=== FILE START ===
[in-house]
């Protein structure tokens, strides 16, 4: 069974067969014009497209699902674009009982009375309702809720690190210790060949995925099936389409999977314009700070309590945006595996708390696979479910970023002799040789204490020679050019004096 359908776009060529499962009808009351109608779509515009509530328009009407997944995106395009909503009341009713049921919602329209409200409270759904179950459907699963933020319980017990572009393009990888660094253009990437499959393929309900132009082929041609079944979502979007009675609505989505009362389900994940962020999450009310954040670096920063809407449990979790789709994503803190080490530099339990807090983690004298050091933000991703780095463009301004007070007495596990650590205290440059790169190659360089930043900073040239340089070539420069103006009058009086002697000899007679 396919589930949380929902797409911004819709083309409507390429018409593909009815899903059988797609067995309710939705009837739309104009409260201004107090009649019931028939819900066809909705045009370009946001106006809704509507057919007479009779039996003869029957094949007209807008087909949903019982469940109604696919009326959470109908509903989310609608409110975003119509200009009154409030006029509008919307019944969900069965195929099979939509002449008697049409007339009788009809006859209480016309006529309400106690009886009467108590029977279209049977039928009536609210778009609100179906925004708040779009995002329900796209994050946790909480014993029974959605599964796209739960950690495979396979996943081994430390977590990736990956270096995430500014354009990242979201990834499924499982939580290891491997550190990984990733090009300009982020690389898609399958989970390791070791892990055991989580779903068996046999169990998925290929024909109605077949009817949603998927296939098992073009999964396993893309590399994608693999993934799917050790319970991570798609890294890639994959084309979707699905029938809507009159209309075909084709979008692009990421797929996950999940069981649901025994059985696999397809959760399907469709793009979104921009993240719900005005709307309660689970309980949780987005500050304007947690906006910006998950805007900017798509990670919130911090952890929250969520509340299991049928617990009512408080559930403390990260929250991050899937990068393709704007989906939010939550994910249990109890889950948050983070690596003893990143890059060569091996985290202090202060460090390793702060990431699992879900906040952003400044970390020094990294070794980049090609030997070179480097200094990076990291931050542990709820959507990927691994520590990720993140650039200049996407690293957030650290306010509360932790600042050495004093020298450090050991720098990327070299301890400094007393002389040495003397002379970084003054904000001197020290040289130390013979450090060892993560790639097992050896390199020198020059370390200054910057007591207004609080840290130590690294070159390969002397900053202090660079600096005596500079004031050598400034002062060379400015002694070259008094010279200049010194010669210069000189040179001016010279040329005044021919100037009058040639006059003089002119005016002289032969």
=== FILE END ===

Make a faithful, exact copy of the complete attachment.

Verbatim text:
[in-house]
């Protein structure tokens, strides 16, 4: 069974067969014009497209699902674009009982009375309702809720690190210790060949995925099936389409999977314009700070309590945006595996708390696979479910970023002799040789204490020679050019004096 359908776009060529499962009808009351109608779509515009509530328009009407997944995106395009909503009341009713049921919602329209409200409270759904179950459907699963933020319980017990572009393009990888660094253009990437499959393929309900132009082929041609079944979502979007009675609505989505009362389900994940962020999450009310954040670096920063809407449990979790789709994503803190080490530099339990807090983690004298050091933000991703780095463009301004007070007495596990650590205290440059790169190659360089930043900073040239340089070539420069103006009058009086002697000899007679 396919589930949380929902797409911004819709083309409507390429018409593909009815899903059988797609067995309710939705009837739309104009409260201004107090009649019931028939819900066809909705045009370009946001106006809704509507057919007479009779039996003869029957094949007209807008087909949903019982469940109604696919009326959470109908509903989310609608409110975003119509200009009154409030006029509008919307019944969900069965195929099979939509002449008697049409007339009788009809006859209480016309006529309400106690009886009467108590029977279209049977039928009536609210778009609100179906925004708040779009995002329900796209994050946790909480014993029974959605599964796209739960950690495979396979996943081994430390977590990736990956270096995430500014354009990242979201990834499924499982939580290891491997550190990984990733090009300009982020690389898609399958989970390791070791892990055991989580779903068996046999169990998925290929024909109605077949009817949603998927296939098992073009999964396993893309590399994608693999993934799917050790319970991570798609890294890639994959084309979707699905029938809507009159209309075909084709979008692009990421797929996950999940069981649901025994059985696999397809959760399907469709793009979104921009993240719900005005709307309660689970309980949780987005500050304007947690906006910006998950805007900017798509990670919130911090952890929250969520509340299991049928617990009512408080559930403390990260929250991050899937990068393709704007989906939010939550994910249990109890889950948050983070690596003893990143890059060569091996985290202090202060460090390793702060990431699992879900906040952003400044970390020094990294070794980049090609030997070179480097200094990076990291931050542990709820959507990927691994520590990720993140650039200049996407690293957030650290306010509360932790600042050495004093020298450090050991720098990327070299301890400094007393002389040495003397002379970084003054904000001197020290040289130390013979450090060892993560790639097992050896390199020198020059370390200054910057007591207004609080840290130590690294070159390969002397900053202090660079600096005596500079004031050598400034002062060379400015002694070259008094010279200049010194010669210069000189040179001016010279040329005044021919100037009058040639006059003089002119005016002289032969």